on the world of CNEWA

a pictorial journey to Ethiopia by John E. Kozar

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One of the most prominent outreaches of Catholic Near East Welfare Association is serving the needs of children. We have made a concerted effort to be as responsive and timely as possible, especially when there are wars, natural disasters or economic realities that threaten the very lives of these little ones.

Recently, I was extremely blessed to have visited children in Ethiopia. This is a large country. Overwhelmingly rural, Ethiopia has limited infrastructure and is suffering through a severe extreme drought, and fears of the resultant famine that could follow. My primary objective was to demonstrate the loving solidarity of CNEWA with the poor children of Ethiopia, with their parents, their teachers, their church leaders and those who minister to them.

Most of my visit was concentrated in the extreme northern reaches of the country bordering Eritrea. This is a vast mountainous area that has very challenging “roads” to reach remote villages; in many instances there are no roads at all, only dangerous mountain footpaths.

After a tortuous two-hour, nail-biting trip in a four-wheel-drive vehicle, our director of programs, Thomas Varghese, and I arrived in a remote village named Aiga, where we stopped at the humble parish school of St. Michael. There, the children warmly greeted us with songs and prayers and welcomed us lovingly into their classrooms, which have only the barest hint of outside natural light for the classes.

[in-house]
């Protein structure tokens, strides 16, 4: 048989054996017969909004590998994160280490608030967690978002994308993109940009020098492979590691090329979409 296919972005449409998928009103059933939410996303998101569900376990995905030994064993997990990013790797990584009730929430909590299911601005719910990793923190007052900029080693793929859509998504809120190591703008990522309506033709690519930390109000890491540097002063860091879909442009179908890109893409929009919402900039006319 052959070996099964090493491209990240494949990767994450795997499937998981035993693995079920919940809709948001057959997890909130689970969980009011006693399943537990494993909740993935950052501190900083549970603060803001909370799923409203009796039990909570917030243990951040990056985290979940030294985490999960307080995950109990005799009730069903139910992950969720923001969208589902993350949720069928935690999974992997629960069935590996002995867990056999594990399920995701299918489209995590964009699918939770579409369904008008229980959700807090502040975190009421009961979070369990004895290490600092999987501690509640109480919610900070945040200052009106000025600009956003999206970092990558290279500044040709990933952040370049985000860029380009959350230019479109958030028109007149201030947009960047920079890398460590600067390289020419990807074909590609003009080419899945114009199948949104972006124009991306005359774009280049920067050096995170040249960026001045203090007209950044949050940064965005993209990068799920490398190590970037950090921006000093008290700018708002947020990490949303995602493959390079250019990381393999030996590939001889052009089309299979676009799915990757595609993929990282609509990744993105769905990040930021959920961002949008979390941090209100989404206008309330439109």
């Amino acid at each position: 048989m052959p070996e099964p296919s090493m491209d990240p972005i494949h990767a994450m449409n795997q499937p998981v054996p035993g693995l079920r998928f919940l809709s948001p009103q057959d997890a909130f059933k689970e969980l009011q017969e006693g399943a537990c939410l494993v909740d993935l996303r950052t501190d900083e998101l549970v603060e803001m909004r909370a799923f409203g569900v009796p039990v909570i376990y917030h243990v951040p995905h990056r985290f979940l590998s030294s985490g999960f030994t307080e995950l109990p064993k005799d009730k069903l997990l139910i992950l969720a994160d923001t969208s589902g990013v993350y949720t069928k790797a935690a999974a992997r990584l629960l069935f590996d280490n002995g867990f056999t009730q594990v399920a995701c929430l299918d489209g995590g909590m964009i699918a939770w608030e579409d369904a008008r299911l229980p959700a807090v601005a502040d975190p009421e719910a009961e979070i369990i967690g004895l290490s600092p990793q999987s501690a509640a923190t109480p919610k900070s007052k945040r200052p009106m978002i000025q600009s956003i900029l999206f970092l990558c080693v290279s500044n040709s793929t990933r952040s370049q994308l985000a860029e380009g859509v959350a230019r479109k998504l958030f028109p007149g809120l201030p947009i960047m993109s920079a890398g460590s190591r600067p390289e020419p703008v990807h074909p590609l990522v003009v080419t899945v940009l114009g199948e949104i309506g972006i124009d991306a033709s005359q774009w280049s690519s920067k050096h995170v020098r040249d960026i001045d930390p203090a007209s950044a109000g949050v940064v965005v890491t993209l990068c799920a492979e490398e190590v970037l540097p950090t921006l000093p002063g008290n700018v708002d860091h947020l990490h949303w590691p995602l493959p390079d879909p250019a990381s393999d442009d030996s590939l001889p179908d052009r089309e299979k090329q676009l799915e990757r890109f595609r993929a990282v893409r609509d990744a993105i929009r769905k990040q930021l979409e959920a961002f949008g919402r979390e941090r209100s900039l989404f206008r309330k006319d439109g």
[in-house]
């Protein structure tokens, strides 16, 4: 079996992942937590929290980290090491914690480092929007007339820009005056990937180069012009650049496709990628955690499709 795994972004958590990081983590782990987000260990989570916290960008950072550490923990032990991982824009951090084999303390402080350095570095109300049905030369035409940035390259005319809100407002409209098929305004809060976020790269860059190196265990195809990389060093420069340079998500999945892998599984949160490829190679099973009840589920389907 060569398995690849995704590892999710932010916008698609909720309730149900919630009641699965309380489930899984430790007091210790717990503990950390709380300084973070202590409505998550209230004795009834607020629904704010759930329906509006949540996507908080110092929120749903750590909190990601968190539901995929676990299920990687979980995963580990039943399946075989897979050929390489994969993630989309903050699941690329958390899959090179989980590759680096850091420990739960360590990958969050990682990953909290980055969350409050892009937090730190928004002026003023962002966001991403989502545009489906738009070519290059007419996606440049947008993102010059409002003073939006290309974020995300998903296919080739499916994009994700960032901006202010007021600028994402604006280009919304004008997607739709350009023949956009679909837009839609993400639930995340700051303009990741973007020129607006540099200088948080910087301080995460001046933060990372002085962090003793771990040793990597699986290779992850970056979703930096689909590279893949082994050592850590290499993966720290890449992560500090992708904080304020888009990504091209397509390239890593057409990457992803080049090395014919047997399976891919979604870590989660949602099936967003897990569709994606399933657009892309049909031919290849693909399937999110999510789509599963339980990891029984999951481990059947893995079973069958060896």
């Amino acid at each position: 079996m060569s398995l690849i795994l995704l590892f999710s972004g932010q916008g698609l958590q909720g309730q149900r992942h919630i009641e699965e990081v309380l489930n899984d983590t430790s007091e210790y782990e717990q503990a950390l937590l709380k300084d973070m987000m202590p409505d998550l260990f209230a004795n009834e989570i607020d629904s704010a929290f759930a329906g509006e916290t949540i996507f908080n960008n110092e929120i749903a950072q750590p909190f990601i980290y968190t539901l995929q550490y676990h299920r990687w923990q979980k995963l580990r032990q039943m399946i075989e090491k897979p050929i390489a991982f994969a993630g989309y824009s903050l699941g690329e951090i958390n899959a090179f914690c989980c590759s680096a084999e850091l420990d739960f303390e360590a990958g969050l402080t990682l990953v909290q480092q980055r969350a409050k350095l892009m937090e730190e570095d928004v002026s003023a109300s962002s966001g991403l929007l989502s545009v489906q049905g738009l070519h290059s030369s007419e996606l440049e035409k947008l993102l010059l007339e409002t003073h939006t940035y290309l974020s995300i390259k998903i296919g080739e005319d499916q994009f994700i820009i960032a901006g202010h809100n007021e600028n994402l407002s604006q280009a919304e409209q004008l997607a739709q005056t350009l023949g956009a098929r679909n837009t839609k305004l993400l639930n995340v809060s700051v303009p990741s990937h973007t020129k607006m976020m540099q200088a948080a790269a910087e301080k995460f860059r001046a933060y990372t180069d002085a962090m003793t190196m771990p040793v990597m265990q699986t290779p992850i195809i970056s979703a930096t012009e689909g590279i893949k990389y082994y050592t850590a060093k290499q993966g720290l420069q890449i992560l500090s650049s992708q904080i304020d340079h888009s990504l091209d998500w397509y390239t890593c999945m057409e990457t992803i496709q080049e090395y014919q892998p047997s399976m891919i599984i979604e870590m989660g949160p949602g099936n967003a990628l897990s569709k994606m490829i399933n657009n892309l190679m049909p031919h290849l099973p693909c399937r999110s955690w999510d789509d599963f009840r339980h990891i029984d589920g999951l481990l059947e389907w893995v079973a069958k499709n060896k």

After visiting with each of the classes, we went outside the school, where they lined up to receive their “CNEWA” biscuits: a two-biscuit pack that would sustain them as the school day went on and would give them enough energy to walk home to their mountain dwellings. Most of the children walked over steep mountain trails for two or three hours each way to come to school. This simple nutritional supplement means the difference between these beautiful children coming to school or staying at home.

There were two very touching moments for me as they were enjoying their biscuits. The first came when I saw many children only eating one biscuit and wrapping up the other one to take home to be shared with others in their family; and the second was when a little girl offered me one of her biscuits. Tears came to my eyes at this gesture of kindness and generosity. What a demonstration of the Christian values that they learn in school and practice in their humble homes.

There was a huge irony to this visit: We were there to document the effects of the drought and the fearful reality of famine, but once we arrived we encountered torrential rains. For the record, these horrific downpours did not end the drought or diminish the fear of famine. In fact, they have brought an entirely new catastrophe — devastating floods with the loss of life, both human and livestock, and more irretrievable loss of soil. And so the hunger continues.

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